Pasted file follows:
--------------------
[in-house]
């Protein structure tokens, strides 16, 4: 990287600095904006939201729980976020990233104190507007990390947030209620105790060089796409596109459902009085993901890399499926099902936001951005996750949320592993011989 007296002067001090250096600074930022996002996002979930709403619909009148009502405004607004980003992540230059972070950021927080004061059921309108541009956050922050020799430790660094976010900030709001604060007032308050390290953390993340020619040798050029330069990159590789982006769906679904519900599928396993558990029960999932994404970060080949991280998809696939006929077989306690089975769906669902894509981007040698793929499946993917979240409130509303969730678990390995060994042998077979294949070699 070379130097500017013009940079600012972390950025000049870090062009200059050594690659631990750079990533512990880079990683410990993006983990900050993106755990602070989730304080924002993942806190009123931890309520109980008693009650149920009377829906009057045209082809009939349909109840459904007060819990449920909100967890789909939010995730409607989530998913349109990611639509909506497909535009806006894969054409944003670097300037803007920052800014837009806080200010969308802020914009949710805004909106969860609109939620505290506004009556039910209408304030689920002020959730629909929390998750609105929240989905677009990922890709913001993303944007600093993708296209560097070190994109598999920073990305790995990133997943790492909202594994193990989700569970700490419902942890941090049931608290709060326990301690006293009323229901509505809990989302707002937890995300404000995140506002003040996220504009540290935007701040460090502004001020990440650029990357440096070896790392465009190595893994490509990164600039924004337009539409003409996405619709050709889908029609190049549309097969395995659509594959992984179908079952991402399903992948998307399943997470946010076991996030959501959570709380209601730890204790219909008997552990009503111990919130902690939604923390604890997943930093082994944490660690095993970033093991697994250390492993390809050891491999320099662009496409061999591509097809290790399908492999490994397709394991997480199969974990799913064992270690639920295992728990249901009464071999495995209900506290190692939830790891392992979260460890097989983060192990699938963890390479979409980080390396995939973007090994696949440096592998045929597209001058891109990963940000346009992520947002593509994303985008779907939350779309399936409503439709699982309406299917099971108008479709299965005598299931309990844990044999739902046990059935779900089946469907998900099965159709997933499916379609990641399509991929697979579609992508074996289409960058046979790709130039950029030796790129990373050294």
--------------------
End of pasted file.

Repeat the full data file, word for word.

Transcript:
[in-house]
């Protein structure tokens, strides 16, 4: 990287600095904006939201729980976020990233104190507007990390947030209620105790060089796409596109459902009085993901890399499926099902936001951005996750949320592993011989 007296002067001090250096600074930022996002996002979930709403619909009148009502405004607004980003992540230059972070950021927080004061059921309108541009956050922050020799430790660094976010900030709001604060007032308050390290953390993340020619040798050029330069990159590789982006769906679904519900599928396993558990029960999932994404970060080949991280998809696939006929077989306690089975769906669902894509981007040698793929499946993917979240409130509303969730678990390995060994042998077979294949070699 070379130097500017013009940079600012972390950025000049870090062009200059050594690659631990750079990533512990880079990683410990993006983990900050993106755990602070989730304080924002993942806190009123931890309520109980008693009650149920009377829906009057045209082809009939349909109840459904007060819990449920909100967890789909939010995730409607989530998913349109990611639509909506497909535009806006894969054409944003670097300037803007920052800014837009806080200010969308802020914009949710805004909106969860609109939620505290506004009556039910209408304030689920002020959730629909929390998750609105929240989905677009990922890709913001993303944007600093993708296209560097070190994109598999920073990305790995990133997943790492909202594994193990989700569970700490419902942890941090049931608290709060326990301690006293009323229901509505809990989302707002937890995300404000995140506002003040996220504009540290935007701040460090502004001020990440650029990357440096070896790392465009190595893994490509990164600039924004337009539409003409996405619709050709889908029609190049549309097969395995659509594959992984179908079952991402399903992948998307399943997470946010076991996030959501959570709380209601730890204790219909008997552990009503111990919130902690939604923390604890997943930093082994944490660690095993970033093991697994250390492993390809050891491999320099662009496409061999591509097809290790399908492999490994397709394991997480199969974990799913064992270690639920295992728990249901009464071999495995209900506290190692939830790891392992979260460890097989983060192990699938963890390479979409980080390396995939973007090994696949440096592998045929597209001058891109990963940000346009992520947002593509994303985008779907939350779309399936409503439709699982309406299917099971108008479709299965005598299931309990844990044999739902046990059935779900089946469907998900099965159709997933499916379609990641399509991929697979579609992508074996289409960058046979790709130039950029030796790129990373050294």